Bush Admin. Called 'Heroic' For Opposing Abortion At Population Summit

"The Bush administration is saying, 'Let words mean what they normally mean. Get rid of the double-speak.'"

Washington, DC -- The United States has faced a steady stream of opposition for its stance against abortion at a population conference in Bangkok, Thailand, this week, but several pro-life groups are applauding the Bush administration for its courage.

As the Fifth Asian and Pacific Population Conference winds down Tuesday, the U.S. delegation continues to oppose language like "reproductive health services," which is viewed as encouraging abortion. Similar terms were included in the 1994 International Conference on Population and Development agreement.

Abortion supporters and opponents view the Bangkok conference as an important step leading up to the 10-year review of the 1994 agreement that was reached by 179 countries in Cairo. Several other regional meetings are planned, and the language could play a role at those gatherings.

The Population Research Institute has closely monitored the Bangkok summit. Spokesman Scott Weinberg said he was encouraged that the Bush administration is sticking to its principles and unwilling to give in to the demands of abortion supporters.

"It's going to be very difficult for the international abortion community to move ahead with its abortion agenda," Weinberg said. "It's a very courageous and heroic thing the U.S. delegation has done."

Population Connection, a group that supports abortion, claims that by opposing language that appears in the Cairo agreement -- including terms like "reproductive rights" and "sexual rights" -- the United States has isolated itself.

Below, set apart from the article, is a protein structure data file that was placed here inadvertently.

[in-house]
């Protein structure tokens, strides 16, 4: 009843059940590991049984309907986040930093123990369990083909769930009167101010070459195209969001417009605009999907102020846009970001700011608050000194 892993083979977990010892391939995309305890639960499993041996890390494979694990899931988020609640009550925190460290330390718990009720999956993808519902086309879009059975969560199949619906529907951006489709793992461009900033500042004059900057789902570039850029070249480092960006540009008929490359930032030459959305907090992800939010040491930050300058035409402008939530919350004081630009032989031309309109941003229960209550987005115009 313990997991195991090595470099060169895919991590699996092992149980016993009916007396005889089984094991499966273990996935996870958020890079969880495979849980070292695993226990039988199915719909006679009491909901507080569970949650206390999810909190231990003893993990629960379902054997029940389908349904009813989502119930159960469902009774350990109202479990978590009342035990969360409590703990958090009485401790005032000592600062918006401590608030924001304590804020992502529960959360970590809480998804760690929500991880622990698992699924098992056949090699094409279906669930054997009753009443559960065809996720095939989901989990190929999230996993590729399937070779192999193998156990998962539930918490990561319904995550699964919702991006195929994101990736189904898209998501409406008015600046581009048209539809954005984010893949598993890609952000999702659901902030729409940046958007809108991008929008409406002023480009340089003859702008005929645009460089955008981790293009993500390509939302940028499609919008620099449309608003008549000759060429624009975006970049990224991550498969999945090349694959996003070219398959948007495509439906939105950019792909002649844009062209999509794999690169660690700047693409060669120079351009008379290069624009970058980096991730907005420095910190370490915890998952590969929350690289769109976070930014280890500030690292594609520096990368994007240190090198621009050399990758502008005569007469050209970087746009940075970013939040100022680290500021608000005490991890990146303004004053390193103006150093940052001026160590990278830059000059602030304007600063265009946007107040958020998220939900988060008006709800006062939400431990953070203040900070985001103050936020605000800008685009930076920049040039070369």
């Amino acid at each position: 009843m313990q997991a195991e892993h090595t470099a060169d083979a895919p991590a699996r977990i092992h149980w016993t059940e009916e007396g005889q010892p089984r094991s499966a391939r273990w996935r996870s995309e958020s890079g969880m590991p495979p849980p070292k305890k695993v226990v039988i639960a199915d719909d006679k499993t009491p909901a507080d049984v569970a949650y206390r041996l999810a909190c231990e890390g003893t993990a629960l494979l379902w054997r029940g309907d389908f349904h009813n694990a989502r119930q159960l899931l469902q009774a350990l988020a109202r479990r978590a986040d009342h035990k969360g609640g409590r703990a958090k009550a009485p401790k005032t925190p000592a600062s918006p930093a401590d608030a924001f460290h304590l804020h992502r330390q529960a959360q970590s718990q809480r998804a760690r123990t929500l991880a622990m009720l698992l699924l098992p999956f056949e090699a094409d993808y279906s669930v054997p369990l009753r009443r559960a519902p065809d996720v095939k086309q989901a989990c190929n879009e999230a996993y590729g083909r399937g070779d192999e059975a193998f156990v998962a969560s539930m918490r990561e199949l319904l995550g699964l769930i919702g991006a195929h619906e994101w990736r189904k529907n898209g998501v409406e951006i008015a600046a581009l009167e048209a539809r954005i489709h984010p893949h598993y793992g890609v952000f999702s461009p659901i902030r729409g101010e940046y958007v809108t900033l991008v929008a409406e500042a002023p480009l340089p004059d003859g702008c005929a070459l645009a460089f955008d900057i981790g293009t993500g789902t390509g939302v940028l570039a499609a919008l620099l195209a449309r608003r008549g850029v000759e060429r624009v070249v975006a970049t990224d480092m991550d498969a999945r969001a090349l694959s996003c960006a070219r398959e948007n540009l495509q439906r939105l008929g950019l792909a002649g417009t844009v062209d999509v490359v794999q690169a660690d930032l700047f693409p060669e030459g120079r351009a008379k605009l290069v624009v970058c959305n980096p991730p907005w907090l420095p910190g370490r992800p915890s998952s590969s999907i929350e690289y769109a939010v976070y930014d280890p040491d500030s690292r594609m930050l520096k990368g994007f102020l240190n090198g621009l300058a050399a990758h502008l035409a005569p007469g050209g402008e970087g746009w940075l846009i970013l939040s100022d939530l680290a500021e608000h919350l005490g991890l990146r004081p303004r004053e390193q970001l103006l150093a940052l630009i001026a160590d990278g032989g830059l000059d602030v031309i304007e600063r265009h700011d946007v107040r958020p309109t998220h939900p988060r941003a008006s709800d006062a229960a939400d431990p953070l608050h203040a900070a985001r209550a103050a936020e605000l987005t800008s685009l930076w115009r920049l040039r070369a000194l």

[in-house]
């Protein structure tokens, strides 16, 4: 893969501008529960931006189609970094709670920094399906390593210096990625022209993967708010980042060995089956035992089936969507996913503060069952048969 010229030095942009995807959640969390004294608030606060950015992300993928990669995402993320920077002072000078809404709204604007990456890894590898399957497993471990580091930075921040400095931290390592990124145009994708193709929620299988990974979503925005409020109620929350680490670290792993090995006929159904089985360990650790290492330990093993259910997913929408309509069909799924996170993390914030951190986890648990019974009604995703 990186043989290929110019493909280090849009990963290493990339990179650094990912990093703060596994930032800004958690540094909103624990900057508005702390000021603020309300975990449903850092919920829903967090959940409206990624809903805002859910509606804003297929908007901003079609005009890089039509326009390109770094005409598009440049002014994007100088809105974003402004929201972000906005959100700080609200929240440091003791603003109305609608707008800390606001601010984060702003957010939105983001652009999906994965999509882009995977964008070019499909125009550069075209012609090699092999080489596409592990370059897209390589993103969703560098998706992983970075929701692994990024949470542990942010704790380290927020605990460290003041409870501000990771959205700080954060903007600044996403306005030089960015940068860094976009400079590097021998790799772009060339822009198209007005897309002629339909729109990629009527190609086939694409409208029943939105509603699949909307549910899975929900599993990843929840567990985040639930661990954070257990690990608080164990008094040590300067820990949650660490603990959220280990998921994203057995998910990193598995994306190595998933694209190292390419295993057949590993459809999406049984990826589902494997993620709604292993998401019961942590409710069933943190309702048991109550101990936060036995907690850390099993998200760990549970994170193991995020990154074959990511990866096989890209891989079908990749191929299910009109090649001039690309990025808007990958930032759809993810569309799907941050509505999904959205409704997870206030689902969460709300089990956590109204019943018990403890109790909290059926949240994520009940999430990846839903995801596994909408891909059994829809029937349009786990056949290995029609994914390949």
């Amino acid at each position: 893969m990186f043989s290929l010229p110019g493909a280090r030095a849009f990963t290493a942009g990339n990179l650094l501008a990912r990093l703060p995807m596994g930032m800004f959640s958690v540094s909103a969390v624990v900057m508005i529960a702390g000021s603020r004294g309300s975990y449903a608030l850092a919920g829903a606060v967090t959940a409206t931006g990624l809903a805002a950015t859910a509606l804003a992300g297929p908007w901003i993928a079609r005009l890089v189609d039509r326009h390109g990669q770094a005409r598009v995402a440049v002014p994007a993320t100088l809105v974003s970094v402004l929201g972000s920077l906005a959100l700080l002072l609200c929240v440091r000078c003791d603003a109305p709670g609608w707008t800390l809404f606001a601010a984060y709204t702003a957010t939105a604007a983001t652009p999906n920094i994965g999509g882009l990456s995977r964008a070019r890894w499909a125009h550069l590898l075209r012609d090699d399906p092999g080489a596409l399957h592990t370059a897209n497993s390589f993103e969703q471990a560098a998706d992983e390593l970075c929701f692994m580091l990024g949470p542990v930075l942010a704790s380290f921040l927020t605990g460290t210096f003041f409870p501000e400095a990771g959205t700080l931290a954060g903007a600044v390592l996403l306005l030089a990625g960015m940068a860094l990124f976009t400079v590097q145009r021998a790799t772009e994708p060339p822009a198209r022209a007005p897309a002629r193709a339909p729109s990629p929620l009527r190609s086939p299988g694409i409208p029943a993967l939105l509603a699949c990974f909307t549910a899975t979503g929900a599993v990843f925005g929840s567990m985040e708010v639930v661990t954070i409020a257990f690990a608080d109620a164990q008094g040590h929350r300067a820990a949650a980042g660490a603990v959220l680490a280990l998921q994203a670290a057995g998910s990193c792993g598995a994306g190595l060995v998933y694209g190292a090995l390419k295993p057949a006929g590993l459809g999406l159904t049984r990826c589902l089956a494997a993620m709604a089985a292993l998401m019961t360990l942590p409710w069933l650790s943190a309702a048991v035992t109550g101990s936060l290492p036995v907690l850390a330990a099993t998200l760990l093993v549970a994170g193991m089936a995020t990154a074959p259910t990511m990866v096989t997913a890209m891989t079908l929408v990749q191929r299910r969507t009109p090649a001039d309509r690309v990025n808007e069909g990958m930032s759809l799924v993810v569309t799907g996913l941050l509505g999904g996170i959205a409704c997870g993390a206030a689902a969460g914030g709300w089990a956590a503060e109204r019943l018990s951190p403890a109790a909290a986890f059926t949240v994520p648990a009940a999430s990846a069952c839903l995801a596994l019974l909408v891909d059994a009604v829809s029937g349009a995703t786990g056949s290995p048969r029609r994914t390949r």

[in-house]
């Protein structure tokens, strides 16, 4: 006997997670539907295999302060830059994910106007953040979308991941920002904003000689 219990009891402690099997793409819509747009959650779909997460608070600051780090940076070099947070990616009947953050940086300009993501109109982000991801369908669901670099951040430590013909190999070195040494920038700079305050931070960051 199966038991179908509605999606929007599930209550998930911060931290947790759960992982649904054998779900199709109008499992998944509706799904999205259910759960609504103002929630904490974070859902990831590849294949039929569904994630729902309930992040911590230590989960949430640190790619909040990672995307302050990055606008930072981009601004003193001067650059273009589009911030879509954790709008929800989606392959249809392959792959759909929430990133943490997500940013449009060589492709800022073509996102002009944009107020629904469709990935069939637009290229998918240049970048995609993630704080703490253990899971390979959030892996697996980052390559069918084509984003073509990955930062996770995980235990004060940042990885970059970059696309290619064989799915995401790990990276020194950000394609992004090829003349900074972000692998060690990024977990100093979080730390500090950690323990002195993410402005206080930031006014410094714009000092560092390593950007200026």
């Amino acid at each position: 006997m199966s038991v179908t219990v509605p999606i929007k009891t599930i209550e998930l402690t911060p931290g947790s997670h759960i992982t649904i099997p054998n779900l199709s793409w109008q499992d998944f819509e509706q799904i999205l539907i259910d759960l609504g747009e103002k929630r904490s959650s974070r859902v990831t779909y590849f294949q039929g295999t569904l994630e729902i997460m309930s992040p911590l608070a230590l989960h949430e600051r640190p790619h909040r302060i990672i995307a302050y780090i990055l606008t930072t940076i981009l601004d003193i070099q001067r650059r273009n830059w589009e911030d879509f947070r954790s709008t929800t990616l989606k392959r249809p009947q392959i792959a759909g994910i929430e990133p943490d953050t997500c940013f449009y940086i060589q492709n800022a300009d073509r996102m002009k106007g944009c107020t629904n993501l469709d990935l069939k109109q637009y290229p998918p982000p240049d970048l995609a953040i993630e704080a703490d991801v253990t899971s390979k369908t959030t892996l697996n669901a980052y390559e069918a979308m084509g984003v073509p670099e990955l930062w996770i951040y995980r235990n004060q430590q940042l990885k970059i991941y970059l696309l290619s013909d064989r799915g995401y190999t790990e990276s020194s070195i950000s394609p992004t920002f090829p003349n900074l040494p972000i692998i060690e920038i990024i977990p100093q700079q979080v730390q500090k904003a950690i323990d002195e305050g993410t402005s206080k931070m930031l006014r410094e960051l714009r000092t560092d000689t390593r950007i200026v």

"The Bush administration is now proving to be completely out of touch not just with America, but with the rest of the world as well on family planning," said Peter H. Kostmayer, the group's president, who also served 14 years as a Democrat in the U.S. House of Representatives.

According to Population Connection, about 60 countries have agreed to a proposal at the Bangkok meeting, and only the United States refuses to go along, primarily for its concern that certain language promotes abortion.

Austin Ruse, president of the Catholic Family and Human Rights Institute, said groups like his that oppose abortion could not be more pleased with the administration's stance at the Bangkok meeting. He said abortion supporters have become increasingly frustrated and are spreading misleading information as a result.

Another group opposed to abortion, Concerned Women for America, has been critical of the 1994 Cairo agreement. Wendy Wright, the group's senior policy director, lauded the current administration for its work at the Bangkok meeting and its consistent policies opposing international aid for abortions.

"President Bush has done a remarkable job improving the dialogue that takes place at the United Nations," Wright said. "His delegates bring a dimension that's rarely talked about, and that's a moral dimension. Moral beliefs and policies are the healthiest policies."

Abortion supporters have used the issue to attack the Bush administration's policies, including the ones being advanced at the Bangkok meeting. But Ruse said even if the United States must stand alone at this population conference, that is its responsibility.

"The Bush administration is saying, 'Let words mean what they normally mean. Get rid of the double-speak.' And it just so happens that this is an attack on the international abortion movement," he said. "They will make a stand on principle, even if they're the only one that will do it."

Source: Cybercast News Service; December 17, 2002

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